After all, this smart-looking man, James Ritchie, has been a “founder” of the company and CEO since going public:
However, a few months ago in October, Tekmar announced that the chairman of the board would take over the role of CEO.
According to an article, they seem to have been looking for a new CEO since then and according to his LinkedIn profile, Mr. Ritchie is now rich enough to invest with his own money.
He seems quite young when the Ipoed company was dubbed “Baby Boss” by the UK press in 2018. According to the IPO prospectus, at the tender age of 19 as a member of the Board of Directors. Digging a bit deeper, it seems that his father appears to have run Tekmar in the early days, then split up, but sold a company back to his son James:
Tekmar’s CEO is 28-year-old James Ritchie, who led the company’s management buyout in 2011 at the age of 21.
Now, Tekmar Group, which was listed on AIM in June, has announced its intention to acquire Subsea Innovation Ltd for £ 4 million from its founder Gary Ritchie-Bland, pending shareholder approval, in order to spark growth as the company Fundamentals and specialist knowledge benefit from his complementary customer.
Why he left is unclear. Perhaps this has to do with Tekmar’s earnings failing to meet the performance hurdle for the options granted to it during the IPO associated with the 2020 result.
Although sales “only” shrank by around -15% (due to an acquisition), profits more or less disappeared and the company posted a loss. Another indication that the business model is not particularly solid.
18 months business year
Another “nice” thing seems to have decided, for some reason, to extend the current fiscal year to 18 months. This is from the semi-annual report:
Outlook for the rest of the financial year 2021
The group Annual results for the 18 months ending on September 30, 2021 (“FY 2021”)) will depend on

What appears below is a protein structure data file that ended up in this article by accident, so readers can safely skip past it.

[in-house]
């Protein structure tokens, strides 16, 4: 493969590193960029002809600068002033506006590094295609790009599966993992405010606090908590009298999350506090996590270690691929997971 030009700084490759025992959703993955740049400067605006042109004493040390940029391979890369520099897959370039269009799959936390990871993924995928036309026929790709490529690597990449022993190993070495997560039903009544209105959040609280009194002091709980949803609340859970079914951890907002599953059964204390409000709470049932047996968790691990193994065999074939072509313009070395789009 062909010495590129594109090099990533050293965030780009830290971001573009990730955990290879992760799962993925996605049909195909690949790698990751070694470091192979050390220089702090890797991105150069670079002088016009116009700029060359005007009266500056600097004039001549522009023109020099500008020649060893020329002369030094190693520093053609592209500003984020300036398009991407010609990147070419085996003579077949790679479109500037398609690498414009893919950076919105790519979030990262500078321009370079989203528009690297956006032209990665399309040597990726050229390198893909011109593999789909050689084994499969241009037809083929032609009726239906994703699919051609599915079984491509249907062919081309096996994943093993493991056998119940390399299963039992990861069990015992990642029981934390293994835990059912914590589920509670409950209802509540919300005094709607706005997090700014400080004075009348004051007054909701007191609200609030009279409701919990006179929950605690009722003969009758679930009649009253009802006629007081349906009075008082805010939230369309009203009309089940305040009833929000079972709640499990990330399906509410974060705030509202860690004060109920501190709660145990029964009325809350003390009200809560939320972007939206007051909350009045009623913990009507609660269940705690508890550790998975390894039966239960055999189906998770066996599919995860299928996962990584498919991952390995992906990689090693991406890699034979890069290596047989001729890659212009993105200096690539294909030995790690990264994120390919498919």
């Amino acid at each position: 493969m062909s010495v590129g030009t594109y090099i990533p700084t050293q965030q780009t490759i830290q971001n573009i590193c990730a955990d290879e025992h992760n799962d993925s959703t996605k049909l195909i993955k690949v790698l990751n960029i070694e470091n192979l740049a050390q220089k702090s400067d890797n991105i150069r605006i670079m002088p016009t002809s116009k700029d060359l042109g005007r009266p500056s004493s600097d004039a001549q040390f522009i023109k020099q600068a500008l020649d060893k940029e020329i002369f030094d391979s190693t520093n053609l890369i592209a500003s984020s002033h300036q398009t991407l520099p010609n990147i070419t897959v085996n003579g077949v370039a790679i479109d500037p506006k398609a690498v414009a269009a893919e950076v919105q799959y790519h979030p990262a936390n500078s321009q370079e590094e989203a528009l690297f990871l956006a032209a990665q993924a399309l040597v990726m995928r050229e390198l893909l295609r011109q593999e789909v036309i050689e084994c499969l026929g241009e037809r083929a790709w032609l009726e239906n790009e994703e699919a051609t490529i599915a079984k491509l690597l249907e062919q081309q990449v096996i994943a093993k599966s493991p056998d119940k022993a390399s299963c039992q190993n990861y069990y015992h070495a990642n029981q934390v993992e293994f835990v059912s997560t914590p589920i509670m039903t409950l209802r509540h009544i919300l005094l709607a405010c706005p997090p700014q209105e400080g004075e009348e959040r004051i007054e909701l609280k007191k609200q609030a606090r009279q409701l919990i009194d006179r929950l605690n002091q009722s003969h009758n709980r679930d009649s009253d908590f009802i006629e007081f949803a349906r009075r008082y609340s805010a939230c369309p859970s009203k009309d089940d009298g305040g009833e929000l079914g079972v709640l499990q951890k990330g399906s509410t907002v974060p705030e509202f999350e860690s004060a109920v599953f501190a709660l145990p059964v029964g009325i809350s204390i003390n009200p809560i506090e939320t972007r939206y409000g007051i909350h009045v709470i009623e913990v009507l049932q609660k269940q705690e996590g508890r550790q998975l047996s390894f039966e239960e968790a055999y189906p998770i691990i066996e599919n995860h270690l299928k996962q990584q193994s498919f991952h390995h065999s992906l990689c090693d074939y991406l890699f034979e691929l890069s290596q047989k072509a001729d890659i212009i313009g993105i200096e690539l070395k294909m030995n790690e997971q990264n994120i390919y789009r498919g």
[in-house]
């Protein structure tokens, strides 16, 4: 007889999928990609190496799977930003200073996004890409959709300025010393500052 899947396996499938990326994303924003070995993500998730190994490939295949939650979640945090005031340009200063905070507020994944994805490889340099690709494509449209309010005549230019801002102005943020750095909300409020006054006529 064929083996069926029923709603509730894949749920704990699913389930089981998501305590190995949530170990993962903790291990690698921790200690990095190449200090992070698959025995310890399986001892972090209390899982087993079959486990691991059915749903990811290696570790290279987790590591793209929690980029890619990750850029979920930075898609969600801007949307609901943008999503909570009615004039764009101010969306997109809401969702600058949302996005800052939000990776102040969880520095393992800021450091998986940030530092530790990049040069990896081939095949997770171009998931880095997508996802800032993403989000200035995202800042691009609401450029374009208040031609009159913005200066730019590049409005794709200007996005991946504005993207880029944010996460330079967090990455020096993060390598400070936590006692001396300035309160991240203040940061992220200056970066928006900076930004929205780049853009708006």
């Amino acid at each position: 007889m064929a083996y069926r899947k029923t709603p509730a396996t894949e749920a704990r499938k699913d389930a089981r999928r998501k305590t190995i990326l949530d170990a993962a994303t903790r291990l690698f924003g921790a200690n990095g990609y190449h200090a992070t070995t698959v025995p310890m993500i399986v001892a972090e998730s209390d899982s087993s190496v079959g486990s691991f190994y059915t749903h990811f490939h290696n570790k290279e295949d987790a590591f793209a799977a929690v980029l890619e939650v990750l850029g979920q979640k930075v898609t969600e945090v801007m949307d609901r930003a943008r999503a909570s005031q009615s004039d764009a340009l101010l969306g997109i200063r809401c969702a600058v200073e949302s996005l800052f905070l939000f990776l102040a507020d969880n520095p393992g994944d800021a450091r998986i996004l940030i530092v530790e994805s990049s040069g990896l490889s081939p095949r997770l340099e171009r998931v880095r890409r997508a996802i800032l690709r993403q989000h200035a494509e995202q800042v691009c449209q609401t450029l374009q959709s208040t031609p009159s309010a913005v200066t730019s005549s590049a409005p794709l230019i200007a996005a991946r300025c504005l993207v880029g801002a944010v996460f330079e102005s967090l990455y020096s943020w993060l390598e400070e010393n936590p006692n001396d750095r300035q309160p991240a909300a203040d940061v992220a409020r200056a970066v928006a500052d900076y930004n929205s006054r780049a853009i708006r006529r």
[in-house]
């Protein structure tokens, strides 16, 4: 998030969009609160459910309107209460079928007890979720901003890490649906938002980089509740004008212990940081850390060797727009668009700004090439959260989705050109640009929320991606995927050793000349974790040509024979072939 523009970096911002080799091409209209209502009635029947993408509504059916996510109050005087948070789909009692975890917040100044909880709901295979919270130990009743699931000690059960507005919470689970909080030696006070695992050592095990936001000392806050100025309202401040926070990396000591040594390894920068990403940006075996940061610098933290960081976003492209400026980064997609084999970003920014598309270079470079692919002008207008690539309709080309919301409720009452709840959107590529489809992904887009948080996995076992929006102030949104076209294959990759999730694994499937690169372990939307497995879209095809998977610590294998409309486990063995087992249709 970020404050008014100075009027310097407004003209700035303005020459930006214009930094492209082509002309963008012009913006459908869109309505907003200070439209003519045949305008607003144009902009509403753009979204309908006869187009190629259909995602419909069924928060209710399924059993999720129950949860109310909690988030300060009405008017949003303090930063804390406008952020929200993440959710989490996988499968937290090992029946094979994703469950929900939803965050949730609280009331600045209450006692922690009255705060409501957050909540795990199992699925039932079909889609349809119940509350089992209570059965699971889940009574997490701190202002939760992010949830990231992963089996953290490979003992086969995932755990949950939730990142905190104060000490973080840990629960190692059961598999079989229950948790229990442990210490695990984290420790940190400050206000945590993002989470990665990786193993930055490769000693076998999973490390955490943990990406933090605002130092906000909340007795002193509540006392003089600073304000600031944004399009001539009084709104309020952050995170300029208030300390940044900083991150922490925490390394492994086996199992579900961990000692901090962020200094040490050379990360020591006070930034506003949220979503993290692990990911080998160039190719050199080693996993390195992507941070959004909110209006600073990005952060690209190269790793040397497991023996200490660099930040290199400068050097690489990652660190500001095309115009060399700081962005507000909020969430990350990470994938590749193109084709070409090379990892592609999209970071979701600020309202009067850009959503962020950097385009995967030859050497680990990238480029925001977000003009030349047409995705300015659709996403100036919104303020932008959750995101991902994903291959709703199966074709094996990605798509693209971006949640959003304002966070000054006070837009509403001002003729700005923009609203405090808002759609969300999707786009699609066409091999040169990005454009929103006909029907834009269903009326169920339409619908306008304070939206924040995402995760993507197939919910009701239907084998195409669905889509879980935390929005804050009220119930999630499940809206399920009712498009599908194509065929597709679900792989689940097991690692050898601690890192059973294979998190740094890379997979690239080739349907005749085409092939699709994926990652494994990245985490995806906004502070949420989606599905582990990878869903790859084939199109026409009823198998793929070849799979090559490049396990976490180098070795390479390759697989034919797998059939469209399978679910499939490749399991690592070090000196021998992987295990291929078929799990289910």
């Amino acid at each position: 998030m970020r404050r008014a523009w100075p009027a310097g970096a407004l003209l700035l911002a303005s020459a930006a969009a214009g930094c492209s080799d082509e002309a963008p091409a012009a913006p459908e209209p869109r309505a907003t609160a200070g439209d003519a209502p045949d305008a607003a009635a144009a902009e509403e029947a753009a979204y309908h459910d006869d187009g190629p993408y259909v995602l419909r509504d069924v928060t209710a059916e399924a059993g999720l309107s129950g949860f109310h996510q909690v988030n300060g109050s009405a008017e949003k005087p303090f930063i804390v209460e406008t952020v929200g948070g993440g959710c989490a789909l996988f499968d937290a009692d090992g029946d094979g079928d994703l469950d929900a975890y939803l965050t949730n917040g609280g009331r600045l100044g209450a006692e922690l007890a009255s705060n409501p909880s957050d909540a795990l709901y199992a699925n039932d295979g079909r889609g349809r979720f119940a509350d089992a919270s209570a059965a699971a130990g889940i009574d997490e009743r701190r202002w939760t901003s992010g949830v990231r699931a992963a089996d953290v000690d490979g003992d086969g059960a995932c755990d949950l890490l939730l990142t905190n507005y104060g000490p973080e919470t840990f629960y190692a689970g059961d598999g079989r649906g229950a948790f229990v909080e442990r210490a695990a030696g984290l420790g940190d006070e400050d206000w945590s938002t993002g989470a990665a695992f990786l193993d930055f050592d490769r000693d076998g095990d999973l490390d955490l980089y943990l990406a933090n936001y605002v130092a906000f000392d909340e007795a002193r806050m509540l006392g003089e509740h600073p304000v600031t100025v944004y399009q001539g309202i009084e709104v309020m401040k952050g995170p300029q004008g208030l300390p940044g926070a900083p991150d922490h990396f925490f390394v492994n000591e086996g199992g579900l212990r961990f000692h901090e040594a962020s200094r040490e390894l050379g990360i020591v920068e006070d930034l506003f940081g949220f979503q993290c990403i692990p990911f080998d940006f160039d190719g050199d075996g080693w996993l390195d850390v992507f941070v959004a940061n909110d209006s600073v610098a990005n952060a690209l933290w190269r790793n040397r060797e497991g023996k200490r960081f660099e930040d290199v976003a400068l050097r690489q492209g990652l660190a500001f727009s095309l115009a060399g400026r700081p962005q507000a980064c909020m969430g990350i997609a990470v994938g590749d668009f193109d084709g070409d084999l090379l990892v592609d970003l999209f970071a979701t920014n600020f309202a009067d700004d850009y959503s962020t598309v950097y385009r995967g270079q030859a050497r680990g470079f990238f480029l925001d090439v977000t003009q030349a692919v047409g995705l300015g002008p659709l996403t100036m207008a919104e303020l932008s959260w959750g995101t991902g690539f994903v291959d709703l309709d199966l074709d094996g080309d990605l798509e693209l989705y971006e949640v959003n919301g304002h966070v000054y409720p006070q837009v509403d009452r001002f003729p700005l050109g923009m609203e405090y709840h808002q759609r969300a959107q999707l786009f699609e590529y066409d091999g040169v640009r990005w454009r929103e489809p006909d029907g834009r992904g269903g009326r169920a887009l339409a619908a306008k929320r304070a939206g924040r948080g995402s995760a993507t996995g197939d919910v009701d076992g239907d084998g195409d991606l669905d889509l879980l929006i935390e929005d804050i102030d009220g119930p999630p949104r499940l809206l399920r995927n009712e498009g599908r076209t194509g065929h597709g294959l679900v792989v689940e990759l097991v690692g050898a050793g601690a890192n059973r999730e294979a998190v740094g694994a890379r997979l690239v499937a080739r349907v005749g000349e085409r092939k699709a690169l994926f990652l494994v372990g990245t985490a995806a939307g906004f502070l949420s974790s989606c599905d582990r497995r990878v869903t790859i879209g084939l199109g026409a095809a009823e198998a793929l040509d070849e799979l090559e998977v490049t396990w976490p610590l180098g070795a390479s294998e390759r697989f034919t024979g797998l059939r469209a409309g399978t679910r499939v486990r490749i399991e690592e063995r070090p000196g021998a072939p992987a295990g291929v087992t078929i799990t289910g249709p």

The speed at which the markets in which we operate are recovering from the pandemic. As delays in contract times
We have not and do not intend to have had a material influence on the Group’s financial performance
reintroduce the financial performance guidelines until the time of contract award is visible again
I suspect they might want to show another fiscal year of growth, even if it takes them 18 months to get there.
The most recent price decline appears to have been triggered by Orsted’s announcement that they had problems with their submarine cable protection systems in 10 wind farms, which cost around EUR 400 million. Tekmar thinks they have no problem with that, but shareholders seem to have some doubts.
The company presents itself as a “tech company”. This is the tagline from the website:
“Provide leading technologies and services for the global offshore energy markets together.”
However, R&D amounts to only EUR 0.3 million in both 2019 and 2020. My suspicion is that, in the end, Tekmar is “only” a plastics manufacturer with very little pricing power if the prices of their inputs go up.
At this point, I have already identified a few key factors that explain why the stock is “cheap”. My main themes are a not-so-attractive business model, non-profit growth (poor capital allocation) and the exit of the longtime CEO. That’s why I stay on the sidelines and pass this share on.